Nov 12, 2013 3:57 PM by Sara Donchey
CORPUS CHRISTI - Researchers at Texas A&M Corpus Christi are trying to change public perception about unmanned aircraft, commonly known as drones.
The state of Texas, and specifically Corpus Christi, is being considered as one of six drone testing sites for the FAA.
And the university is already using drones to do things like monitor sea life, map coastal areas, even detect oil spills.
"There are all sorts of peaceful uses," said David Bridges, the unmanned aerial vehicle program director at the University. "I mean we're talking things like herd cows, you know, flying over a ranch, counting the cows. Or if you've got a wild game preserve."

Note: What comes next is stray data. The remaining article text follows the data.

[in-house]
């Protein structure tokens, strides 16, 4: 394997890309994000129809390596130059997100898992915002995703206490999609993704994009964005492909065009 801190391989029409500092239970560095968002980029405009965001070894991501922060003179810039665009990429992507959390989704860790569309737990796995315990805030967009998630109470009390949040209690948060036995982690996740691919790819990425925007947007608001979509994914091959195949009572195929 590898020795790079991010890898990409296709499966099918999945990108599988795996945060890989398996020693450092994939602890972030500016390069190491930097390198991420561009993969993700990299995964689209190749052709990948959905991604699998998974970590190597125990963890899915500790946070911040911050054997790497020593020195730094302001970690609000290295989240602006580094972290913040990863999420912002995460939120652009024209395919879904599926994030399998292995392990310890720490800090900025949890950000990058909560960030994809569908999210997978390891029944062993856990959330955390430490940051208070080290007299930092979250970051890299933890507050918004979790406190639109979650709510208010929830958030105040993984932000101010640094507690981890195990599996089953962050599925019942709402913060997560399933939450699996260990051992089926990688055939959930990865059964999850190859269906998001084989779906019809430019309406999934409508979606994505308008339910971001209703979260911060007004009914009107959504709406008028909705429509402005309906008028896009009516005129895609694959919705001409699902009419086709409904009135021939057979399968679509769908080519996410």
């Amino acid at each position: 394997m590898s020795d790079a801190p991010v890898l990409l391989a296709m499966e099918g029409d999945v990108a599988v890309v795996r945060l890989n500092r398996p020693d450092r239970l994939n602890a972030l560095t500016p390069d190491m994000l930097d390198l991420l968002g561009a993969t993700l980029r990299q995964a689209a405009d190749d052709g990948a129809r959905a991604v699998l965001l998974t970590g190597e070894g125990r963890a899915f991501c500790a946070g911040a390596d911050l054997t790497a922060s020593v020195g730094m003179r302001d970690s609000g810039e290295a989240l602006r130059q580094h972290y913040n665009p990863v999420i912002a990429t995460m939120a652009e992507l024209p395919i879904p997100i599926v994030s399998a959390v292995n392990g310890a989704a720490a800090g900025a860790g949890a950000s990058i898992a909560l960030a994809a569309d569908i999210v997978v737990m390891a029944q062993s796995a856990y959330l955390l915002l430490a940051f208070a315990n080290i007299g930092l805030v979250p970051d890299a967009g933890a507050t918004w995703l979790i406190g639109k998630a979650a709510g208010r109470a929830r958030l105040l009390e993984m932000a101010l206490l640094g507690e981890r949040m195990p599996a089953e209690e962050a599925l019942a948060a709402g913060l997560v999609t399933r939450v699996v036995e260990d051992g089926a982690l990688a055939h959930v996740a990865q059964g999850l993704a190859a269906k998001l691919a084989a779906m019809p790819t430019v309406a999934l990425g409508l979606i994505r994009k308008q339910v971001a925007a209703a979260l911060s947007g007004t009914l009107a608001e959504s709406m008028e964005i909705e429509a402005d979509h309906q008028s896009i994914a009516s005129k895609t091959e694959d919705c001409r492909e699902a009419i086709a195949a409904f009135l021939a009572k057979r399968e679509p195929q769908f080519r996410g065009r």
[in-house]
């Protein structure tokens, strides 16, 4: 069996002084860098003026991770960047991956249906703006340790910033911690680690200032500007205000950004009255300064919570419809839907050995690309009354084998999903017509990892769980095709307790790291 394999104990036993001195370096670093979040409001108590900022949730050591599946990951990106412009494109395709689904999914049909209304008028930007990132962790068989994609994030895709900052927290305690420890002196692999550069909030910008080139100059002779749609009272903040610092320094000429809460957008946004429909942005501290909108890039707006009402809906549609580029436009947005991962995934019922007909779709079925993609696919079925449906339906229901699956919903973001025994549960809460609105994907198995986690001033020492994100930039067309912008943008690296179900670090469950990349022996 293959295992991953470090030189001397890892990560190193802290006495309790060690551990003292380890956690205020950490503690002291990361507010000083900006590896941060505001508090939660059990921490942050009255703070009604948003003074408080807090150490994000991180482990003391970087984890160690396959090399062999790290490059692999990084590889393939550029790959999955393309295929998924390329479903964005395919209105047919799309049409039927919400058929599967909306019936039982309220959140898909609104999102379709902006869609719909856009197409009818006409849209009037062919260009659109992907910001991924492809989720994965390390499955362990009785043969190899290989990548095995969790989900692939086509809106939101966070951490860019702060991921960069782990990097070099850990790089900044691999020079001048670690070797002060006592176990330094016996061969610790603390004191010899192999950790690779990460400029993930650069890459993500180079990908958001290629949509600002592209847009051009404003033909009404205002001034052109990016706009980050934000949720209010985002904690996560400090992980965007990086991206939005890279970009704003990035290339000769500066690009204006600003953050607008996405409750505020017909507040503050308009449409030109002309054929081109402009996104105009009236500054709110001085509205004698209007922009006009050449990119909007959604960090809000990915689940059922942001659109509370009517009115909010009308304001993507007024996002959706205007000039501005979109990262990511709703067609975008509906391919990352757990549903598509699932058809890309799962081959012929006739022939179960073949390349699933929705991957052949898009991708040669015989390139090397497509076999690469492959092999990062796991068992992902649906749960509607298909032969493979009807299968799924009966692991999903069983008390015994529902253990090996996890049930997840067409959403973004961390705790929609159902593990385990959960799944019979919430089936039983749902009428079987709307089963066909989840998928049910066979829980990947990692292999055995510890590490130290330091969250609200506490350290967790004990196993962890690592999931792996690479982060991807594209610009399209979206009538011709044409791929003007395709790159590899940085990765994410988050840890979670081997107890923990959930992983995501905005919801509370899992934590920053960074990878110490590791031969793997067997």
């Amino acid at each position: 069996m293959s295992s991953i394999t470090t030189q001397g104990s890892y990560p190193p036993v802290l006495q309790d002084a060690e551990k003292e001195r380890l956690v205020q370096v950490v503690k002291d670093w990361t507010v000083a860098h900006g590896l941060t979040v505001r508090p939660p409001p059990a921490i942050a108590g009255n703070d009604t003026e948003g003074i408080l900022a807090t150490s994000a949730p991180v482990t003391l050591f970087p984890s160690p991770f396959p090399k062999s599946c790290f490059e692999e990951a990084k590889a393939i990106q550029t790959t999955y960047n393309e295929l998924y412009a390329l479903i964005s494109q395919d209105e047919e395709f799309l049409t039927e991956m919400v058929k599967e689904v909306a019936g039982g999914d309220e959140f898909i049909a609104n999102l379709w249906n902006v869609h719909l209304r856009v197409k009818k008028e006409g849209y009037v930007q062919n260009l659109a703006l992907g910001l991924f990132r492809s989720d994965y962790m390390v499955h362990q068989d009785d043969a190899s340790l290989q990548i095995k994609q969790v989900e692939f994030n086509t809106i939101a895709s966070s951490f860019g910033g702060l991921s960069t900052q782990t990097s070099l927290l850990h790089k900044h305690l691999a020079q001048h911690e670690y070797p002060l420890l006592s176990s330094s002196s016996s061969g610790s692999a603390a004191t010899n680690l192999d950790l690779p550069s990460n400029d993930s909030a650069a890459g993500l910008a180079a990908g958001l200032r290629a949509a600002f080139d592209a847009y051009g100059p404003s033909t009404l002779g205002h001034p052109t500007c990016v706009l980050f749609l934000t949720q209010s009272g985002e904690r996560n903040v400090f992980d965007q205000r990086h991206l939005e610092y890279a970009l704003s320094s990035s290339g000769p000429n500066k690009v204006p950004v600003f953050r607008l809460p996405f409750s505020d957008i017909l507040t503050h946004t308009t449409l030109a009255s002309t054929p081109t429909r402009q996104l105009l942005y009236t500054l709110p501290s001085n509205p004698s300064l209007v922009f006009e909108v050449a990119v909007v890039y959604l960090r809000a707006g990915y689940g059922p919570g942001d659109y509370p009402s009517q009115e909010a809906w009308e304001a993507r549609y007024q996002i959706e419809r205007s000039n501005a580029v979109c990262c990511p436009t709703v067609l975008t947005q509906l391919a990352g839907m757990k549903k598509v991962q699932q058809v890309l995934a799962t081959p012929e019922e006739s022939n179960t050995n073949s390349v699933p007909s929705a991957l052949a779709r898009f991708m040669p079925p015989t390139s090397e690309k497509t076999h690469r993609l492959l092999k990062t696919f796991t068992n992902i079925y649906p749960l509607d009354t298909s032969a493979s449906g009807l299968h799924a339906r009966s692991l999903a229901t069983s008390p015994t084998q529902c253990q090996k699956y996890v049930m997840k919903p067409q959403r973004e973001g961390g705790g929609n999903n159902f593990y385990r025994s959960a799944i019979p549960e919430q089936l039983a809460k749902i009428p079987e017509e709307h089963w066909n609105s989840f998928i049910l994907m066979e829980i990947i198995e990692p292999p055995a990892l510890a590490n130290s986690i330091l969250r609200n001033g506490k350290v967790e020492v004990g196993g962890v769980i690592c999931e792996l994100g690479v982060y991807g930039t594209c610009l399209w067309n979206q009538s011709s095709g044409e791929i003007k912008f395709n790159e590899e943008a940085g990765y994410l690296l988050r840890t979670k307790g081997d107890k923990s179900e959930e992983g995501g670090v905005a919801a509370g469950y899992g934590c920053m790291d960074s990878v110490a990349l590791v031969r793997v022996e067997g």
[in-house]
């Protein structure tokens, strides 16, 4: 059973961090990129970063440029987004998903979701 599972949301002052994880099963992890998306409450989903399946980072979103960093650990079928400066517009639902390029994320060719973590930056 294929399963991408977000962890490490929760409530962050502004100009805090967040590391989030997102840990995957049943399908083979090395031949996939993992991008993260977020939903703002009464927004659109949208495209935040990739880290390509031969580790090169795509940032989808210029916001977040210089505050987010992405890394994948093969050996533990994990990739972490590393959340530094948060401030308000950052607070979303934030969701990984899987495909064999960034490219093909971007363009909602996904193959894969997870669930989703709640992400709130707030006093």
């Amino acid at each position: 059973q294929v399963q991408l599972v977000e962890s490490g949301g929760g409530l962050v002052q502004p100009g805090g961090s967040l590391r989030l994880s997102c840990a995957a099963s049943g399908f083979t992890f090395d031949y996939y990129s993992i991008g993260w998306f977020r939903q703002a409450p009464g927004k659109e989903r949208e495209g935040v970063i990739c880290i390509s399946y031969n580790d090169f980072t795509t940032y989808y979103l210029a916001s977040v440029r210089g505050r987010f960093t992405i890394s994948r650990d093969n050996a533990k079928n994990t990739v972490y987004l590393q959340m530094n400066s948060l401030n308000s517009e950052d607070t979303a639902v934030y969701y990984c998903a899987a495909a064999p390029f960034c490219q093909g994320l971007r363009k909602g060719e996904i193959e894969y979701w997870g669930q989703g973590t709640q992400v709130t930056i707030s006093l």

But stereotypes of drones as spying or military tools have made even the name you used to describe these flying object a touchy subject in the scientific community.
Some researchers say it can be a little frustrating to get people to think of drones as academic tools rather than killing machines.
"That's what people think, 'Oh my gosh, the police are going to have a drone, the FBI is going to have a drone, they're gonna be spying on me; at some point they're gonna start shooting people with drones,' and we're out there trying to do things like track forest fires (and) track oil spills."
Currently you need a permit to fly a drone and you're limited on where you can fly them.
Once test sites are selected, the FAA will look into ways for drones to go mainstream safely, without colliding into commercial aircraft.
The university says that could open the doors for all kinds of new research.
"Things like shore bird habitat in the Laguna Madre," Bridges said. "You know, where these birds live and can we find them with our imagery."
Some academics did recognize that privacy is a legitimate concern. But they also insist that these aircraft - when used properly - can also do a whole lot of good for the local community.